Challenge for Change

Thomas Waugh, Ezra Winton, Michael Baker

Cree Hunters of Mistassini

An NFB crew filmed a group of three families, Cree hunters from Mistassini. Since times predating agriculture, this First Nations people have gone to the bush of the James Bay and Ungava Bay area to hunt. We see the building of the winter camp, the hunting and the rhythms of Cree family life.

From the playlist : Challenge for Change

Like The Ballad of Crowfoot before it, Cree Hunters of Mistassini ranks among the most popular and widely screened films from the CFC/SN program. Unlike the earlier film, however, the Indian Film Crew was not responsible for the production. Directed by Montreal journalist Boyce Richardson and shot by Tony Ianzelo, the film (one in a series on the subject of Aboriginal culture and politics directed or produced by Richardson and Ianzelo) represents a form of advocacy: It presents a Cree point of view and gives voice to Cree concerns, but it is not an exercise in self-representation. Michelle Stewart writes, "The circumstances of the production of Cree Hunters in a period of budget retrenchment and political uncertainty reveal the commitment of certain CFC members to Aboriginal rights and representation in the 1970s, although NFB filmmakers and management had frequent disagreements over which styles and strategies would be most politically effective." Cree Hunters departs from the Fogo process-inspired VTR experiments of the first wave of CFC/SN in terms of the polish and rigorous formal style of its day-in-the-life-of-the-Cree portrait, but is unequivocal in its presentation of a Cree perspective on a proposed Hydro-Québec project in the James Bay region.

— Thomas Waugh, Ezra Winton, Michael Baker

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Comments

  • sixam

    “Anybody else notice there was a cat with them in the lodge? I wonder if they brought most of their supplies by plane. I doubt they transported the stove on a toboggan.” — sixam, 5 Jan 2014

  • starlight

    “Just after my arrival in Montreal from London in 1966, I was invited by a friend and neighbour to accompany him and his young son on a 600 mile drive to Lake Mistassini for a week of September fishing. We arrived late at night in a cold rain and setup our tent assisted by two Cree children who knew my friend from previous trips. They camp for some bacon which they ate raw for the fat content I was told and companionship. This was my first introduction to the aboriginal people of Canada and to the far north. We arose at dawn every morning drank our Turkish coffee and set-out across this vast lake dotted with islands sometimes for two hours to get to the prime fishing areas. It is a true wilderness area and returning at dusk in the evening the stars and moon appeared very bright and large in the sky. Navigation, map reading and survival skills were a prerequisite for such travel in those days before cell phones. The memories of that trip will stay with me forever and I am indebted to my friend who was a chemistry professor at the University of Montreal, much traveled and a great cook. ” — starlight, 13 Dec 2013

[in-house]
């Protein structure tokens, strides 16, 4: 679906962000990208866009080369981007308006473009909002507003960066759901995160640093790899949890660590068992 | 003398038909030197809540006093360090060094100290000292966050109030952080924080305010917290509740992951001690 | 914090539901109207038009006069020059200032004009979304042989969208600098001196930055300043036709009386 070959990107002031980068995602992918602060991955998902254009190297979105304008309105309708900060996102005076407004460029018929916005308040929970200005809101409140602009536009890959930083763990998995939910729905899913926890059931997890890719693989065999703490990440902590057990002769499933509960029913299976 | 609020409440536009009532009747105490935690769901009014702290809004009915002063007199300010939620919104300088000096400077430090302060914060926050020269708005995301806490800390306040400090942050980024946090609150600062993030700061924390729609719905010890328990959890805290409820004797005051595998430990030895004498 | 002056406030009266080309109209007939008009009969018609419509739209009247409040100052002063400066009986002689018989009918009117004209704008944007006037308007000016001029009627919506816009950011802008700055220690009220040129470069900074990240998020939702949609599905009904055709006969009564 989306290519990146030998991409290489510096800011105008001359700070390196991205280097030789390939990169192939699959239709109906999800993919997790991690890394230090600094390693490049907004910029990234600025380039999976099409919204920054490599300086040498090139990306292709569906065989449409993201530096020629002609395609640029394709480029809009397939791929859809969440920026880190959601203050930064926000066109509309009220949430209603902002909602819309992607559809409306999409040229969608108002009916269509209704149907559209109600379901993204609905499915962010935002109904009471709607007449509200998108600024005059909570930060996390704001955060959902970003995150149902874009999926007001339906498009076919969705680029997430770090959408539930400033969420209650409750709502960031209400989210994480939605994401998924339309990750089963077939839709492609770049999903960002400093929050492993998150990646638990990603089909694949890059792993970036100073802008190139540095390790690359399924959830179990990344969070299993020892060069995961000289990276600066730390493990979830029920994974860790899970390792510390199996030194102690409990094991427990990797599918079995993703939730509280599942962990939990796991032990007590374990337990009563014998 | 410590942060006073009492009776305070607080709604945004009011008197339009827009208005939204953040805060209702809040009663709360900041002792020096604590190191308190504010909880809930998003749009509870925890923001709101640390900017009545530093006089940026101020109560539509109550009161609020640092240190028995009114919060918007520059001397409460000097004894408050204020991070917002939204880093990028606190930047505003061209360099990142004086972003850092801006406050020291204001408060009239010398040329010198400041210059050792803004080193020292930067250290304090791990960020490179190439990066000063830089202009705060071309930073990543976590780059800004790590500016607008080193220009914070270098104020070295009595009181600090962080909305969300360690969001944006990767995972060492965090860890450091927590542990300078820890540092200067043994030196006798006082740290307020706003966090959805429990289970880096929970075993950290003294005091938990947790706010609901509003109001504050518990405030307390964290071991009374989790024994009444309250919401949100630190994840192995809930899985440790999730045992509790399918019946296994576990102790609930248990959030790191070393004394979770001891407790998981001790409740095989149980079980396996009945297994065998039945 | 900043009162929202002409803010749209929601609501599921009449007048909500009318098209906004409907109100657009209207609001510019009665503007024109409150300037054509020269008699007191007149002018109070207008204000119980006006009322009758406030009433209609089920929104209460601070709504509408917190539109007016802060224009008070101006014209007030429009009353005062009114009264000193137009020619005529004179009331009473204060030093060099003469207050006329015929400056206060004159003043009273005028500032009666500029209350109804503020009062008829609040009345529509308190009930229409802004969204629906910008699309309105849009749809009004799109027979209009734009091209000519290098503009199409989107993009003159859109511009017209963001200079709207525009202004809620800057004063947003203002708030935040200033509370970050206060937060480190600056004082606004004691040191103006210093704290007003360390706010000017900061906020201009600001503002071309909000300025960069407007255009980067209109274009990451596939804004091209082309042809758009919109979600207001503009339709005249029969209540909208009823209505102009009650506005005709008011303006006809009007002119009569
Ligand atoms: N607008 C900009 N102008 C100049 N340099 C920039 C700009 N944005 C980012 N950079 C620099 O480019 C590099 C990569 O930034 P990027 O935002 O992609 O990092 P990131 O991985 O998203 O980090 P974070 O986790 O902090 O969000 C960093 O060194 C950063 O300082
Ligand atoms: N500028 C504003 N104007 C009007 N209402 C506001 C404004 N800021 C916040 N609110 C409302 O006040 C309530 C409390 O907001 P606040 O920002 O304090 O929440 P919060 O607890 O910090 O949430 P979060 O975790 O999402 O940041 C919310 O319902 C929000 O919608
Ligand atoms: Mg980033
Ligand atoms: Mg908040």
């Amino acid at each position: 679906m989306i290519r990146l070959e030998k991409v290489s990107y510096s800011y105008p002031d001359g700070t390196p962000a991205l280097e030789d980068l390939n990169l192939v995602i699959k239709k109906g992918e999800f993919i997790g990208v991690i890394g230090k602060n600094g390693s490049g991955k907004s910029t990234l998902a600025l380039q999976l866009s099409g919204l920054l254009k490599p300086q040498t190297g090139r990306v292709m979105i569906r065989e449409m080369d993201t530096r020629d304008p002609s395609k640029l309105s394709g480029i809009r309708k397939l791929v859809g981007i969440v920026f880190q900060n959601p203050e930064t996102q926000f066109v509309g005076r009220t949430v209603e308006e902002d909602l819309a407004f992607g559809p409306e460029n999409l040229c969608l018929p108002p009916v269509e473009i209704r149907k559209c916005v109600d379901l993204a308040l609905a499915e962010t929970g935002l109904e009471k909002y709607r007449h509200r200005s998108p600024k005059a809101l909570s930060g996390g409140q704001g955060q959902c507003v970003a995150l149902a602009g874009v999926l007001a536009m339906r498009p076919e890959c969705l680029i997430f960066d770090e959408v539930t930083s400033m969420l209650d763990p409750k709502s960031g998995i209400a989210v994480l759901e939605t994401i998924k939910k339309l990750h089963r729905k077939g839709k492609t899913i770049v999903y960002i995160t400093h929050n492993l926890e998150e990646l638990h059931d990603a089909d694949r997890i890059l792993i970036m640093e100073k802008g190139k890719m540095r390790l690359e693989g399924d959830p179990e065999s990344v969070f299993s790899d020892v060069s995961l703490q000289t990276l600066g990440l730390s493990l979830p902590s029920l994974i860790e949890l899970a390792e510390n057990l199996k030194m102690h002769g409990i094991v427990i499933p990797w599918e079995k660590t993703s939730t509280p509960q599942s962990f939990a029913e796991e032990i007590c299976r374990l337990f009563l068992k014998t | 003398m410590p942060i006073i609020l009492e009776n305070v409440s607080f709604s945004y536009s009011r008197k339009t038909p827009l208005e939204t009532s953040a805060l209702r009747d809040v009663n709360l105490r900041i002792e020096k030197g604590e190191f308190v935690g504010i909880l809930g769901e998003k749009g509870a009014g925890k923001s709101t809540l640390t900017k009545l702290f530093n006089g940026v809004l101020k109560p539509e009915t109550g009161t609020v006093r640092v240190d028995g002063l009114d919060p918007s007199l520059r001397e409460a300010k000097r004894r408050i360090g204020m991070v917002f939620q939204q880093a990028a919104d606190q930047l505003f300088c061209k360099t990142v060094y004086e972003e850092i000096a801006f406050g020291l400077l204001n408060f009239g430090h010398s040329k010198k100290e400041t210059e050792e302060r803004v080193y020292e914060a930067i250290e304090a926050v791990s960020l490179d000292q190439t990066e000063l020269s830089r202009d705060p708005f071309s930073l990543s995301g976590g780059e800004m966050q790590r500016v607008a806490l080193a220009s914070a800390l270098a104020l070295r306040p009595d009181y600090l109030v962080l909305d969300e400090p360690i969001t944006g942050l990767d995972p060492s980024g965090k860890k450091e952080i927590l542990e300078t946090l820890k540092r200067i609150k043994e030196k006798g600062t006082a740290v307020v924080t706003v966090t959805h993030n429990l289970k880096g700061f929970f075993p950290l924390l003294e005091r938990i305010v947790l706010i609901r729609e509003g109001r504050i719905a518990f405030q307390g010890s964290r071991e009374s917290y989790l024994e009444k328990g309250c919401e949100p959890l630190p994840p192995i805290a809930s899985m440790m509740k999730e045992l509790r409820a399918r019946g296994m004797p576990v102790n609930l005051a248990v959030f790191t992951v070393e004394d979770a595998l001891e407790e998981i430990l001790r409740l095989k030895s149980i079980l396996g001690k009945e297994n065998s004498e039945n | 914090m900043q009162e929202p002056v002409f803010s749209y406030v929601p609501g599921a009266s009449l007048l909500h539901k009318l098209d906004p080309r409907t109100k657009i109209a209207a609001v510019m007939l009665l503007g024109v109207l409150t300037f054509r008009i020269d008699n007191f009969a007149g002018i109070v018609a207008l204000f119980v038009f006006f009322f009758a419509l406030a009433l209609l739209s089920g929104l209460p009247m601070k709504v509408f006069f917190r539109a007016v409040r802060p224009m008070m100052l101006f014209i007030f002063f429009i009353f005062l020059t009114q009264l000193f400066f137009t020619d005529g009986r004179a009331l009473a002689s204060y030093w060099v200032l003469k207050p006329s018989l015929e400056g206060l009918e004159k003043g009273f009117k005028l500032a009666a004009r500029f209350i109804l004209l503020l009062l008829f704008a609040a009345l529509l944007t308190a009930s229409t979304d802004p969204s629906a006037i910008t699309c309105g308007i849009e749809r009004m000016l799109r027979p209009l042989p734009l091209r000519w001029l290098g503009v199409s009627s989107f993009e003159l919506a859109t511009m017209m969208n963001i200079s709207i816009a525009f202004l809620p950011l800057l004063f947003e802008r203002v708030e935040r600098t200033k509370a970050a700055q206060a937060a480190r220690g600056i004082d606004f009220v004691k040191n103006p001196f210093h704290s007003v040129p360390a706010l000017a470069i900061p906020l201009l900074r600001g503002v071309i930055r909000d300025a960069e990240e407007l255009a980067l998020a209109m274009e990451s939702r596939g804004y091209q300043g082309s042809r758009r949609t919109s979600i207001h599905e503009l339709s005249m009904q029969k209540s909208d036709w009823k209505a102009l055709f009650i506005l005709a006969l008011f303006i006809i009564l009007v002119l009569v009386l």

• curioushu

    “I very much enjoyed the film except that i do not comprehend the lack of concern when harvesting moose,that rather than harvest the young animals they shot all four including the pregnant cow.If you kill the bull and cow your breeders are gone. i thought that killing the pragnant cow was especially short sighted and ignorant,concerning conservation. I am a hunter and i do not believe in trophy hunting but will take a young bull or cow if i have the choice.No hen no cock,no eggs!” — curioushu, 16 Sep 2013

  • Coventry

    “The task of building their shelter together Coventry. Watching this documentary was awesome creating harmony,and developing longevity the food from the earth,much city dwellers can grasp.Nickietlchealthservices ” — Coventry, 21 Feb 2012

  • Coventry

    “The task of building their shelter together Is awesome creating harmony,and developing longevity the food from the earth,much city dwellers can grasp.Nickietlchealthservices ” — Coventry, 21 Feb 2012

  • curtjackson

    “Fantastic information, even though this film is a part of my Anthropology class, I have watched it numerous times since sheerly for the manner in which it mesmerizes me. Excellent portrayal of the modern hunter/gatherer, and a testament to a minimalist lifestyle.” — curtjackson, 3 Feb 2011

  • TahltanMan

    “Wonderful documentary. I can't wait to watch this with my grandfather who grew up on the trapline. ” — TahltanMan, 15 Jan 2011

  • paull6

    “bravo et félicitation, un excellent reportage, rare, historique et éducatif; notre société moderne aurait énormément intérêt à apprendre de eux; j'ai personnellement rencontrer une famille en 1978 lors de mon passage de 6 moi à Nitchequon et j'ai un grand respect pour eux. Paul. Merci.” — paull6, 23 Jul 2010

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Film Credits

director
Boyce Richardson
Tony Ianzelo
producer
Colin Low
script
Boyce Richardson
narrator
Boyce Richardson
photography
Tony Ianzelo
sound
Richard Besse
Jean Guy Normandin
editing
Ginny Stikeman
sound editing
John Knight
re-recording
Michel Descombes
Claude Delorme

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